How contagious is Covid-19?
Covid-19 can spread easily from person to person, especially in enclosed spaces. The virus can travel through the air in respiratory droplets produced when a sick person breathes, talks, coughs or sneezes. As the virus can also survive on plastic and steel surfaces for up to 72 hours and on cardboard for up to 24 hours, any contact with such surfaces can also spread the virus. Symptoms take between two to 14 days to appear, during which time the carrier is believed to be contagious.
Where did the virus come from?
The virus was first identified in Wuhan, China in late December. The coronavirus is a large family of viruses that is responsible for everything from the common cold to Middle East Respiratory Syndrome (MERS) and Severe Acute Respiratory Syndrome (SARS). After an initial outbreak in Wuhan that spread across Hubei province, eventually infecting over 80,000 and killing more than 3,000, new infection rates in mainland China have dropped. However, the disease has since spread across the world at an alarming rate.
What is the current status of Covid-19?
The World Health Organisation has called the ongoing outbreak a “pandemic” and urged countries across the world to take precautionary measures. Covid-19 has spread to 213 countries and territories around the world and infected more than 31,405,983 people with 967,505 deaths and 22,990,260 recoveries. In South Asia, India has reported the highest number of infections at 5,557,573 with 88,943 deaths. While Pakistan has reported 306,304 confirmed cases with 6,420 deaths. Nepal has so far reported 65,276 cases with 427 deaths.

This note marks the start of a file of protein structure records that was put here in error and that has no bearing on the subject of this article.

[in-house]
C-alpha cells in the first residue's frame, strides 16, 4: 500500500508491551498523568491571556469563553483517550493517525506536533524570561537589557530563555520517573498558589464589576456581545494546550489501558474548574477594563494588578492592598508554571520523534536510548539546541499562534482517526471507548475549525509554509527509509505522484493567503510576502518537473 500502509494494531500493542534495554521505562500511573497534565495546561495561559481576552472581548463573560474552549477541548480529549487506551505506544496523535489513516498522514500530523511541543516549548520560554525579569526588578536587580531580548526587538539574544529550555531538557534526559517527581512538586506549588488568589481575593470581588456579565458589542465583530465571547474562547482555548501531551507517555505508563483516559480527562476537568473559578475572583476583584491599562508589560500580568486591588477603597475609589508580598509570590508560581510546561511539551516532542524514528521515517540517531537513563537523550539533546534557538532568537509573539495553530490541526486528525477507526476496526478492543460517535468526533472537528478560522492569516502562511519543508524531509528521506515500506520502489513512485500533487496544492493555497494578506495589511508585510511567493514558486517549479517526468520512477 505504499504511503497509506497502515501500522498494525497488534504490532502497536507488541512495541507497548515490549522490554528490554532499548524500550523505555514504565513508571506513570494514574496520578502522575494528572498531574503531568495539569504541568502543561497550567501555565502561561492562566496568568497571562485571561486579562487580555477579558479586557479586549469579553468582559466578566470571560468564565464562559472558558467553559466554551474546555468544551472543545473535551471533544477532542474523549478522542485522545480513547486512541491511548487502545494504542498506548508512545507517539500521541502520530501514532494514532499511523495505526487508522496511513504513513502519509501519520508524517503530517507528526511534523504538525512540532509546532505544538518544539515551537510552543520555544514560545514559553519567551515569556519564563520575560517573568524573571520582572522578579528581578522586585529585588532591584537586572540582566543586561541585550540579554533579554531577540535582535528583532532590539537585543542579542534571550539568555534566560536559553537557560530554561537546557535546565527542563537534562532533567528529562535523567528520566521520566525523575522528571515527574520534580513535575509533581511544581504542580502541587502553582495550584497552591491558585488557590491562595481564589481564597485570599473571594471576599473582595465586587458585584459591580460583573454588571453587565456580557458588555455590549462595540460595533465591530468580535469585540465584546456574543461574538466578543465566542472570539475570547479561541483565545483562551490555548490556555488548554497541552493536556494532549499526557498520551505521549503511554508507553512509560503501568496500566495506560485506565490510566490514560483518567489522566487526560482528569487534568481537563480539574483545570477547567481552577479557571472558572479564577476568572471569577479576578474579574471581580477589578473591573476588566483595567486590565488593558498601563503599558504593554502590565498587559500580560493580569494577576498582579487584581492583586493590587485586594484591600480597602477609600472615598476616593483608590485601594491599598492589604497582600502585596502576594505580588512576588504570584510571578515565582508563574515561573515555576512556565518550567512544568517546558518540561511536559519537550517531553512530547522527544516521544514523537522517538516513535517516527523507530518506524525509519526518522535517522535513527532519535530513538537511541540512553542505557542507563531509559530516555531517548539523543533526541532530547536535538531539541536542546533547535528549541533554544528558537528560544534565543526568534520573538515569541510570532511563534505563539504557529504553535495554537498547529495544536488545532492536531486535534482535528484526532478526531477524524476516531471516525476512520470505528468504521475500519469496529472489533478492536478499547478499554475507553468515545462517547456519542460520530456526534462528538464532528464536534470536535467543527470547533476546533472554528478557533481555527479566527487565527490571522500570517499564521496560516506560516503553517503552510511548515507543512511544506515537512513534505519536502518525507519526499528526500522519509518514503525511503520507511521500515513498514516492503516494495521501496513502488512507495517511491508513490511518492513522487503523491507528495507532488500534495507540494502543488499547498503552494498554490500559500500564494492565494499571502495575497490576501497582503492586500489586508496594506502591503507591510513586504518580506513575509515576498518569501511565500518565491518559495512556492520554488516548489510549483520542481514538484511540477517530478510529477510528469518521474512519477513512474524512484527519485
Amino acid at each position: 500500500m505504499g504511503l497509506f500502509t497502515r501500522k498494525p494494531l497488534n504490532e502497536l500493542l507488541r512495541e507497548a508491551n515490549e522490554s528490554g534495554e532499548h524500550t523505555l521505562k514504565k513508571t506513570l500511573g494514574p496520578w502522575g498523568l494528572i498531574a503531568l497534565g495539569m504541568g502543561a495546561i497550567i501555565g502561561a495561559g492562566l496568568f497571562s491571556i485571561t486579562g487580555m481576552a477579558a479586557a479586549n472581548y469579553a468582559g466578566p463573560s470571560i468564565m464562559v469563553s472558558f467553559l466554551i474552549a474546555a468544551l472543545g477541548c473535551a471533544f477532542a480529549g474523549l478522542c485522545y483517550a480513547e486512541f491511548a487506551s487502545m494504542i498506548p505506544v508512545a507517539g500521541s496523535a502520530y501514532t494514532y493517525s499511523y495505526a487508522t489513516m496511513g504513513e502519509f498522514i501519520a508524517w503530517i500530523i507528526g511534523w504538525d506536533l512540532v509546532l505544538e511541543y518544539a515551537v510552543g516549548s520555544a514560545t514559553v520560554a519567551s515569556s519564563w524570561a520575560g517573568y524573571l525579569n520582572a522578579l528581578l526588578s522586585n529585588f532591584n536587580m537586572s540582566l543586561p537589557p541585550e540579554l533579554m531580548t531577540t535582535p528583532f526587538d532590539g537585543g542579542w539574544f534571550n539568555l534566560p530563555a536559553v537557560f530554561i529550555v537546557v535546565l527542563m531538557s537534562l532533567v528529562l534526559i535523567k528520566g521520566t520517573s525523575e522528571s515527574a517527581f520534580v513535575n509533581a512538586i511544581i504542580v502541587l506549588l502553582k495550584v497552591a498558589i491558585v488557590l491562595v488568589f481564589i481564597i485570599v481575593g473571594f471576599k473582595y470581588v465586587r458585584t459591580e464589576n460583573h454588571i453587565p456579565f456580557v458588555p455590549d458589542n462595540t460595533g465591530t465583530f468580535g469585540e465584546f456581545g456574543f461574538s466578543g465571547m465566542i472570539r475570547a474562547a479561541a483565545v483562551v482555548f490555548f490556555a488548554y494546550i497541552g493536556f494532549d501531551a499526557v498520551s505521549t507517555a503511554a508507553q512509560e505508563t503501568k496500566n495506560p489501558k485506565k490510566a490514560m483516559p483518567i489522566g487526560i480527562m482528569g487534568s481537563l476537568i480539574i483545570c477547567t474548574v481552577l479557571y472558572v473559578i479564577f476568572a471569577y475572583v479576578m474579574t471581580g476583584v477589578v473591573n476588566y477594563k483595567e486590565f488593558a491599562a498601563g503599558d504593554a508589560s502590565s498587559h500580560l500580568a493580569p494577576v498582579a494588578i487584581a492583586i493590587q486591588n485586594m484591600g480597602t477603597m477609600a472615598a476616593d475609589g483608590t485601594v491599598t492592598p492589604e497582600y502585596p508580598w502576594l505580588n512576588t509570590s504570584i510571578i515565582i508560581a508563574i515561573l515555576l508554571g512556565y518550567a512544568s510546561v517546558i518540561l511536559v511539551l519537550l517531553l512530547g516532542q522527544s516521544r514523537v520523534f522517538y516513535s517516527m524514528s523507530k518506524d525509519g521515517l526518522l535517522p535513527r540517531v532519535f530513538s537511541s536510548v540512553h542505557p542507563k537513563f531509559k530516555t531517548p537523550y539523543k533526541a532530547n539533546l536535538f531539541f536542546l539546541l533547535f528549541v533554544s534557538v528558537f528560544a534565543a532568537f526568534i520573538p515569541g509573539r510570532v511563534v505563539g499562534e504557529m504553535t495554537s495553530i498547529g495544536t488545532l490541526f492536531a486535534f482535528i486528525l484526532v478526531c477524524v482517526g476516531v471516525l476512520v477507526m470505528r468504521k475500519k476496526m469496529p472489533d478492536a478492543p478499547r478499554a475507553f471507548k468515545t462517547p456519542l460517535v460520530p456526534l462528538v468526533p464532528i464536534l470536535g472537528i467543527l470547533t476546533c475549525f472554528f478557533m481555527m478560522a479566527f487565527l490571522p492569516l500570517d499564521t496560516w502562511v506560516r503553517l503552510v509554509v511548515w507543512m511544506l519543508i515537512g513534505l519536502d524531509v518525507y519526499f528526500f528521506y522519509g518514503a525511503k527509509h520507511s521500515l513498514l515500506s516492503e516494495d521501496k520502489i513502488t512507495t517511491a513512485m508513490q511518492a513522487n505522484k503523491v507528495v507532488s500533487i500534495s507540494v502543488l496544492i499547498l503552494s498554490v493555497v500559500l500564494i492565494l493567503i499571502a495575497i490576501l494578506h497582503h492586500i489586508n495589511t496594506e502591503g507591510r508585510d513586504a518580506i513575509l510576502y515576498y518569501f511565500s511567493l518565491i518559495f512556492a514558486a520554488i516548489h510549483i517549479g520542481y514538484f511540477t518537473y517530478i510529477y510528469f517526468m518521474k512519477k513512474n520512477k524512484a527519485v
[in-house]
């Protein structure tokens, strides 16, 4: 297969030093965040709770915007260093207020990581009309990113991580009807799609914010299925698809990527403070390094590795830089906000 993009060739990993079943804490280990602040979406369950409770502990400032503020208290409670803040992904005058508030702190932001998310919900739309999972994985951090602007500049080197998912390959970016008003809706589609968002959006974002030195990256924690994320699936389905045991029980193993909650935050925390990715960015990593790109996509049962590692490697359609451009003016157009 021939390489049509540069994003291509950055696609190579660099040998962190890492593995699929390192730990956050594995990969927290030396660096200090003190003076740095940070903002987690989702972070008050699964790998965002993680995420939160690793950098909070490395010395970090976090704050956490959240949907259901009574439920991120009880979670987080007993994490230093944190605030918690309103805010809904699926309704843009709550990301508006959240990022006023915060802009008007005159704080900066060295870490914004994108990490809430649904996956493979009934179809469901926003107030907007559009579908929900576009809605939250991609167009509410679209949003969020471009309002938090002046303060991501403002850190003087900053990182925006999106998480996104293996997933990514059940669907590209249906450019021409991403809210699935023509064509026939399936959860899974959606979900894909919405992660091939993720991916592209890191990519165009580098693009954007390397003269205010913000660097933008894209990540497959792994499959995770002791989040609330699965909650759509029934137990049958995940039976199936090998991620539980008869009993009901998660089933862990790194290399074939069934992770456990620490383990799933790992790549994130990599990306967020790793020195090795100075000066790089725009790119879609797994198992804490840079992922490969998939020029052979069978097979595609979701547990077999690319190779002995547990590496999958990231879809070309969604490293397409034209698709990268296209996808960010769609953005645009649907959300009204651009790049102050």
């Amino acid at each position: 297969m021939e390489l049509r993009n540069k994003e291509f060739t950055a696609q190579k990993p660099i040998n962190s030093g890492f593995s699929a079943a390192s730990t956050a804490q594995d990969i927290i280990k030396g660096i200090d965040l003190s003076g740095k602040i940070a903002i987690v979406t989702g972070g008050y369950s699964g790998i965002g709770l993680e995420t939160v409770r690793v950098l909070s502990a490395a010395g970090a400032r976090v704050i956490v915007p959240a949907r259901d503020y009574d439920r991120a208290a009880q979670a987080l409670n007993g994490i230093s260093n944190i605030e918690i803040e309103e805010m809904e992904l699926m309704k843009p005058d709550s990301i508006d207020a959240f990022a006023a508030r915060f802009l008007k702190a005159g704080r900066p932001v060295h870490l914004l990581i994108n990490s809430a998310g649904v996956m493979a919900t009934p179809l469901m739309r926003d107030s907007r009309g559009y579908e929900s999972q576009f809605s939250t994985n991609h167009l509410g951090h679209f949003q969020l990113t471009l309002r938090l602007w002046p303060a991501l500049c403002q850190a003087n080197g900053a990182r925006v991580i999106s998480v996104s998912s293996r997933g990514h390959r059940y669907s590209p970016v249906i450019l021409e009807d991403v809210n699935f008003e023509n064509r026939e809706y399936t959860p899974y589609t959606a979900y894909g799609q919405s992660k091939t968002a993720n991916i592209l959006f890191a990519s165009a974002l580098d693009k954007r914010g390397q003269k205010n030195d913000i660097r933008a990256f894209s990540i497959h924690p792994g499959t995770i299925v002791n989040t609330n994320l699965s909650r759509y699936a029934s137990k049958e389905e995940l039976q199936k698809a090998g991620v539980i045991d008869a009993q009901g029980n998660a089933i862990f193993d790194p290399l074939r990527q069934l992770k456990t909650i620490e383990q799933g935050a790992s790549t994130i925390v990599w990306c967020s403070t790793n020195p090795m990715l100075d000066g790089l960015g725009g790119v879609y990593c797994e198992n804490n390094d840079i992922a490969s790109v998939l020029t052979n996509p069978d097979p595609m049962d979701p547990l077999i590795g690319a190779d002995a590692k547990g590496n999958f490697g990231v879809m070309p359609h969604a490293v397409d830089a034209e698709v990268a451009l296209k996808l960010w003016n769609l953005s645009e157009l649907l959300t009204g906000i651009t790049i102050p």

How dangerous is the disease?
The mortality rate for Covid-19 is estimated to be 3.6 percent, but new studies have put the rate slightly higher at 5.7 percent. Although Covid-19 is not too dangerous to young healthy people, older individuals and those with immune-compromised systems are at greater risk of death. People with chronic medical conditions like heart disease, diabetes and lung disease, or those who’ve recently undergone serious medical procedures, are also at risk.
How do I keep myself safe?
The WHO advises that the most important thing you can do is wash your hands frequently with soap and water for at least 20 seconds or use hand sanitizers with at least 60 percent alcohol content. Avoid touching your eyes, nose and mouth with unclean hands. Clean and disinfect frequently used surfaces like your computers and phones. Avoid large crowds of people. Seek medical attention if symptoms persist for longer than a few days.
Is it time to panic?
No. The government has imposed a lockdown to limit the spread of the virus. There is no need to begin stockpiling food, cooking gas or hand sanitizers. However, it is always prudent to take sensible precautions like the ones identified above.